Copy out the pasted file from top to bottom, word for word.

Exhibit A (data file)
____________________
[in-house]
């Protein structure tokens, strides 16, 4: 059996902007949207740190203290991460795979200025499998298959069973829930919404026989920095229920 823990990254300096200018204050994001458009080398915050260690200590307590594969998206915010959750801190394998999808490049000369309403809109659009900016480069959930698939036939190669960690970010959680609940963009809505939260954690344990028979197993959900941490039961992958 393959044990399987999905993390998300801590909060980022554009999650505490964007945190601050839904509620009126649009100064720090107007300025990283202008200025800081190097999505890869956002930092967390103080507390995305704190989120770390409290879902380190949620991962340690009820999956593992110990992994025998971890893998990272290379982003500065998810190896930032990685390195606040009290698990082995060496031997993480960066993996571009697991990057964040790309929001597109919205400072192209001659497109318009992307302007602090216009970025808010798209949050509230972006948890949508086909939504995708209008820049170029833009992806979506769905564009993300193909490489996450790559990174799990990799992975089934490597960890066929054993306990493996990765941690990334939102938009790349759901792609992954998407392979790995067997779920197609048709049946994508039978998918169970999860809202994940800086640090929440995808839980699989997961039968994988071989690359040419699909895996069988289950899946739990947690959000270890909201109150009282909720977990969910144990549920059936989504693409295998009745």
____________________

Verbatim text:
[in-house]
């Protein structure tokens, strides 16, 4: 059996902007949207740190203290991460795979200025499998298959069973829930919404026989920095229920 823990990254300096200018204050994001458009080398915050260690200590307590594969998206915010959750801190394998999808490049000369309403809109659009900016480069959930698939036939190669960690970010959680609940963009809505939260954690344990028979197993959900941490039961992958 393959044990399987999905993390998300801590909060980022554009999650505490964007945190601050839904509620009126649009100064720090107007300025990283202008200025800081190097999505890869956002930092967390103080507390995305704190989120770390409290879902380190949620991962340690009820999956593992110990992994025998971890893998990272290379982003500065998810190896930032990685390195606040009290698990082995060496031997993480960066993996571009697991990057964040790309929001597109919205400072192209001659497109318009992307302007602090216009970025808010798209949050509230972006948890949508086909939504995708209008820049170029833009992806979506769905564009993300193909490489996450790559990174799990990799992975089934490597960890066929054993306990493996990765941690990334939102938009790349759901792609992954998407392979790995067997779920197609048709049946994508039978998918169970999860809202994940800086640090929440995808839980699989997961039968994988071989690359040419699909895996069988289950899946739990947690959000270890909201109150009282909720977990969910144990549920059936989504693409295998009745």